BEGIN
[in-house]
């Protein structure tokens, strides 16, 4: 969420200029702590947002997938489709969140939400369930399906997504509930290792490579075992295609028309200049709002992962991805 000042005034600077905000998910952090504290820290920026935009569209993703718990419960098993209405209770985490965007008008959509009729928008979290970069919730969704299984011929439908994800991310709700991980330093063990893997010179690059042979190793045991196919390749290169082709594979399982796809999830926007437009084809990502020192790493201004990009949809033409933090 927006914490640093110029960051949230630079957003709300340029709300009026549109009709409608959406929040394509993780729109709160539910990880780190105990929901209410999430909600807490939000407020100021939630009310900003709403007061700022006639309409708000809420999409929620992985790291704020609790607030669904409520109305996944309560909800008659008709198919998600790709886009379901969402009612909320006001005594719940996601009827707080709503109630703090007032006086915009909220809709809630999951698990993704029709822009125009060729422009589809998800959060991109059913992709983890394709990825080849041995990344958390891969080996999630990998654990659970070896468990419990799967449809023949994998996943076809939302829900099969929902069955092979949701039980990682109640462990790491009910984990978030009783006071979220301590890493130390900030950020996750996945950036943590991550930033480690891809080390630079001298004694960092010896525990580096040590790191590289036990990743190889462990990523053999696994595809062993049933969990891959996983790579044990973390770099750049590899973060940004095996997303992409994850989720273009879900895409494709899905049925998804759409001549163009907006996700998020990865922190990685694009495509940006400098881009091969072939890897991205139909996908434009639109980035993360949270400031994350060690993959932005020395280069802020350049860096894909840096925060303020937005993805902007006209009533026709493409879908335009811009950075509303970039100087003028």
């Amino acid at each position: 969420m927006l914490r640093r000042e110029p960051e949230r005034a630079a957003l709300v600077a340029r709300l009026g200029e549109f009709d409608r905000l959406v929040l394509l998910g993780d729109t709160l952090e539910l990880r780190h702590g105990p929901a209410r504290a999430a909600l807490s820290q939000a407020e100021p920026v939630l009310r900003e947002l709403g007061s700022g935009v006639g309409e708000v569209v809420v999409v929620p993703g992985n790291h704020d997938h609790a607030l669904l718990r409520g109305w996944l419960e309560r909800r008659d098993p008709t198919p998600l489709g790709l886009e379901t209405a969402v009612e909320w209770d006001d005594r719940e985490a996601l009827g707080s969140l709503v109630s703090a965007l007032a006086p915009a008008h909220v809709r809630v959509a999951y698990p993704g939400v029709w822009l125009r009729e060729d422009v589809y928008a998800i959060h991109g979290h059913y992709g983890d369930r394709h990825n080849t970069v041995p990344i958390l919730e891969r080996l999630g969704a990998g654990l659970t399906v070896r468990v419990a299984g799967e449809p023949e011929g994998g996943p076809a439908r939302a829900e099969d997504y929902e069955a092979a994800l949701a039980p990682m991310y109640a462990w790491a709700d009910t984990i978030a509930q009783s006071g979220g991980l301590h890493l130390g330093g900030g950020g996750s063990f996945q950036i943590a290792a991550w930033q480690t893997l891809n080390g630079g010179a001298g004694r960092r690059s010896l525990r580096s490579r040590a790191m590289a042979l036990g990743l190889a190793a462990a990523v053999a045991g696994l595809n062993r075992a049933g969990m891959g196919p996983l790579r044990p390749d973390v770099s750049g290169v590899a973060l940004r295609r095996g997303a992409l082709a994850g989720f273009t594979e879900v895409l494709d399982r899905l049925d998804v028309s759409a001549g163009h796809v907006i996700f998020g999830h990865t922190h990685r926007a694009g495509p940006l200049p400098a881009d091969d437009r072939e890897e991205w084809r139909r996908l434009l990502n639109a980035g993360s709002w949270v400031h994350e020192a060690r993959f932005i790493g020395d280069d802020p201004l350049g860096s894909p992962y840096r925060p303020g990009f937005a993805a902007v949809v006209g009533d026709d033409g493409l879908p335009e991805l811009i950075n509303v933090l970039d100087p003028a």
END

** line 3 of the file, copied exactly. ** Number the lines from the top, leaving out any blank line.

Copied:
């Amino acid at each position: 969420m927006l914490r640093r000042e110029p960051e949230r005034a630079a957003l709300v600077a340029r709300l009026g200029e549109f009709d409608r905000l959406v929040l394509l998910g993780d729109t709160l952090e539910l990880r780190h702590g105990p929901a209410r504290a999430a909600l807490s820290q939000a407020e100021p920026v939630l009310r900003e947002l709403g007061s700022g935009v006639g309409e708000v569209v809420v999409v929620p993703g992985n790291h704020d997938h609790a607030l669904l718990r409520g109305w996944l419960e309560r909800r008659d098993p008709t198919p998600l489709g790709l886009e379901t209405a969402v009612e909320w209770d006001d005594r719940e985490a996601l009827g707080s969140l709503v109630s703090a965007l007032a006086p915009a008008h909220v809709r809630v959509a999951y698990p993704g939400v029709w822009l125009r009729e060729d422009v589809y928008a998800i959060h991109g979290h059913y992709g983890d369930r394709h990825n080849t970069v041995p990344i958390l919730e891969r080996l999630g969704a990998g654990l659970t399906v070896r468990v419990a299984g799967e449809p023949e011929g994998g996943p076809a439908r939302a829900e099969d997504y929902e069955a092979a994800l949701a039980p990682m991310y109640a462990w790491a709700d009910t984990i978030a509930q009783s006071g979220g991980l301590h890493l130390g330093g900030g950020g996750s063990f996945q950036i943590a290792a991550w930033q480690t893997l891809n080390g630079g010179a001298g004694r960092r690059s010896l525990r580096s490579r040590a790191m590289a042979l036990g990743l190889a190793a462990a990523v053999a045991g696994l595809n062993r075992a049933g969990m891959g196919p996983l790579r044990p390749d973390v770099s750049g290169v590899a973060l940004r295609r095996g997303a992409l082709a994850g989720f273009t594979e879900v895409l494709d399982r899905l049925d998804v028309s759409a001549g163009h796809v907006i996700f998020g999830h990865t922190h990685r926007a694009g495509p940006l200049p400098a881009d091969d437009r072939e890897e991205w084809r139909r996908l434009l990502n639109a980035g993360s709002w949270v400031h994350e020192a060690r993959f932005i790493g020395d280069d802020p201004l350049g860096s894909p992962y840096r925060p303020g990009f937005a993805a902007v949809v006209g009533d026709d033409g493409l879908p335009e991805l811009i950075n509303v933090l970039d100087p003028a």